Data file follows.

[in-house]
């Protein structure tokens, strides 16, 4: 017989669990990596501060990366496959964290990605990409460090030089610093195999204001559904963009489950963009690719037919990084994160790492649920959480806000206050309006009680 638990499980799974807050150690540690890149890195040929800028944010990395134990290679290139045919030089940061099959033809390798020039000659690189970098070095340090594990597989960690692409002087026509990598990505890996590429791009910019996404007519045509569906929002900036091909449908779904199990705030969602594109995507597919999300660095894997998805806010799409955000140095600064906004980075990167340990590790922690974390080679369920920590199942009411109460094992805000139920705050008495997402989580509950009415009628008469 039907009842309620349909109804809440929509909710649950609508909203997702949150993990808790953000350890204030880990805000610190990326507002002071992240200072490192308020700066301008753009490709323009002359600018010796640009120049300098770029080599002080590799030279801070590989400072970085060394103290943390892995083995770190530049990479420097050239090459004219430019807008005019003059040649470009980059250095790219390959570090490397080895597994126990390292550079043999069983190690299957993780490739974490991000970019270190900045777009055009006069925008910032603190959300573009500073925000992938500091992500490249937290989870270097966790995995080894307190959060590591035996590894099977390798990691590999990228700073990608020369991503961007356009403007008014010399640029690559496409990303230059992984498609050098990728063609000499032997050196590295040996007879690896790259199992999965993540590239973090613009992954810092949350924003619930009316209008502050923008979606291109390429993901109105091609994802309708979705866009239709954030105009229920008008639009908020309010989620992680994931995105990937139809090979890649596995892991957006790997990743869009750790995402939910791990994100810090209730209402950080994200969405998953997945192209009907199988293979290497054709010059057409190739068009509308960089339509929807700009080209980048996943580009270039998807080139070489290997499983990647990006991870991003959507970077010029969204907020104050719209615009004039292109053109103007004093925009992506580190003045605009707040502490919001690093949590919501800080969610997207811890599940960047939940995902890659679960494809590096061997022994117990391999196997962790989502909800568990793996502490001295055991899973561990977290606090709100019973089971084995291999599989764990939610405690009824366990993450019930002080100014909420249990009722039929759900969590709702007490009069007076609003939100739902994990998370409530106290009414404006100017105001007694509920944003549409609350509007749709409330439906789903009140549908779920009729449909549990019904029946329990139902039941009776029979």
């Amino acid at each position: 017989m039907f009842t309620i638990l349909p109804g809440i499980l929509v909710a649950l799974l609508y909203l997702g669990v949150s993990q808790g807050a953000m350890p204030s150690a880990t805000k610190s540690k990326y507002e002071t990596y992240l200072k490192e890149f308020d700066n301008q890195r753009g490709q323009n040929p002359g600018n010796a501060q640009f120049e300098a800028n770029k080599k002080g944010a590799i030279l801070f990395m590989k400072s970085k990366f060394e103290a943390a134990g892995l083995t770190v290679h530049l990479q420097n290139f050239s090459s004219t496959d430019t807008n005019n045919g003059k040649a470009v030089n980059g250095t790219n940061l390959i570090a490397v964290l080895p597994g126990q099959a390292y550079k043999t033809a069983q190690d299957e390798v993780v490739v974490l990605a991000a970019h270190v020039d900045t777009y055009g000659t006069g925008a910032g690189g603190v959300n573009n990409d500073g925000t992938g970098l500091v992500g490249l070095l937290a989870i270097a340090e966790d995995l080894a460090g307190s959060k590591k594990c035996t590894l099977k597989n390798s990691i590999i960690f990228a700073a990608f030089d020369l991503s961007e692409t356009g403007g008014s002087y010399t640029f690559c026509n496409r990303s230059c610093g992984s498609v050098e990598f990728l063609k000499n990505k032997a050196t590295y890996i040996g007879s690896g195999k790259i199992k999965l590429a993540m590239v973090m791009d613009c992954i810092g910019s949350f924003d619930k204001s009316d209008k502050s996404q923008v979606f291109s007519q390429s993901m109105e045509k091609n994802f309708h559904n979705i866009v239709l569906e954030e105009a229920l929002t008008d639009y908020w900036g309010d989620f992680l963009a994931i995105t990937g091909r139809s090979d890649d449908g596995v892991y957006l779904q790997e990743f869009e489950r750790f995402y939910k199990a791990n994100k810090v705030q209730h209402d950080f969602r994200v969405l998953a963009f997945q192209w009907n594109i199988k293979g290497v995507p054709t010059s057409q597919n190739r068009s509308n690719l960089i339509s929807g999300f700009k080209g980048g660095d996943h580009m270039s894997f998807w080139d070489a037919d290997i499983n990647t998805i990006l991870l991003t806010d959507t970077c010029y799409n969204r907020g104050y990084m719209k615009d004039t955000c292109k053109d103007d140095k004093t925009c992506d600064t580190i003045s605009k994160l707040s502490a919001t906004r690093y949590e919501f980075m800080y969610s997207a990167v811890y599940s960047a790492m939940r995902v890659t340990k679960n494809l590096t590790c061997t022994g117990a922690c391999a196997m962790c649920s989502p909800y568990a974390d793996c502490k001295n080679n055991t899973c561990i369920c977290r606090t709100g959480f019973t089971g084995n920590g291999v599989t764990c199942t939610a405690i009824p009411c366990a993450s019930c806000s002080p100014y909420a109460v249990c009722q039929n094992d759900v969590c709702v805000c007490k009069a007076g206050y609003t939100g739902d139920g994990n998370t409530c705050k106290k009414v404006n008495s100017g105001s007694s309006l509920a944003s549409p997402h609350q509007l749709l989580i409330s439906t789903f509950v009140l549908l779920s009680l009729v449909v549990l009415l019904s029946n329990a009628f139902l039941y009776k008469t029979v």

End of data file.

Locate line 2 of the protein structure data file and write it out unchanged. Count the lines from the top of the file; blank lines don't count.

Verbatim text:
């Protein structure tokens, strides 16, 4: 017989669990990596501060990366496959964290990605990409460090030089610093195999204001559904963009489950963009690719037919990084994160790492649920959480806000206050309006009680 638990499980799974807050150690540690890149890195040929800028944010990395134990290679290139045919030089940061099959033809390798020039000659690189970098070095340090594990597989960690692409002087026509990598990505890996590429791009910019996404007519045509569906929002900036091909449908779904199990705030969602594109995507597919999300660095894997998805806010799409955000140095600064906004980075990167340990590790922690974390080679369920920590199942009411109460094992805000139920705050008495997402989580509950009415009628008469 039907009842309620349909109804809440929509909710649950609508909203997702949150993990808790953000350890204030880990805000610190990326507002002071992240200072490192308020700066301008753009490709323009002359600018010796640009120049300098770029080599002080590799030279801070590989400072970085060394103290943390892995083995770190530049990479420097050239090459004219430019807008005019003059040649470009980059250095790219390959570090490397080895597994126990390292550079043999069983190690299957993780490739974490991000970019270190900045777009055009006069925008910032603190959300573009500073925000992938500091992500490249937290989870270097966790995995080894307190959060590591035996590894099977390798990691590999990228700073990608020369991503961007356009403007008014010399640029690559496409990303230059992984498609050098990728063609000499032997050196590295040996007879690896790259199992999965993540590239973090613009992954810092949350924003619930009316209008502050923008979606291109390429993901109105091609994802309708979705866009239709954030105009229920008008639009908020309010989620992680994931995105990937139809090979890649596995892991957006790997990743869009750790995402939910791990994100810090209730209402950080994200969405998953997945192209009907199988293979290497054709010059057409190739068009509308960089339509929807700009080209980048996943580009270039998807080139070489290997499983990647990006991870991003959507970077010029969204907020104050719209615009004039292109053109103007004093925009992506580190003045605009707040502490919001690093949590919501800080969610997207811890599940960047939940995902890659679960494809590096061997022994117990391999196997962790989502909800568990793996502490001295055991899973561990977290606090709100019973089971084995291999599989764990939610405690009824366990993450019930002080100014909420249990009722039929759900969590709702007490009069007076609003939100739902994990998370409530106290009414404006100017105001007694509920944003549409609350509007749709409330439906789903009140549908779920009729449909549990019904029946329990139902039941009776029979």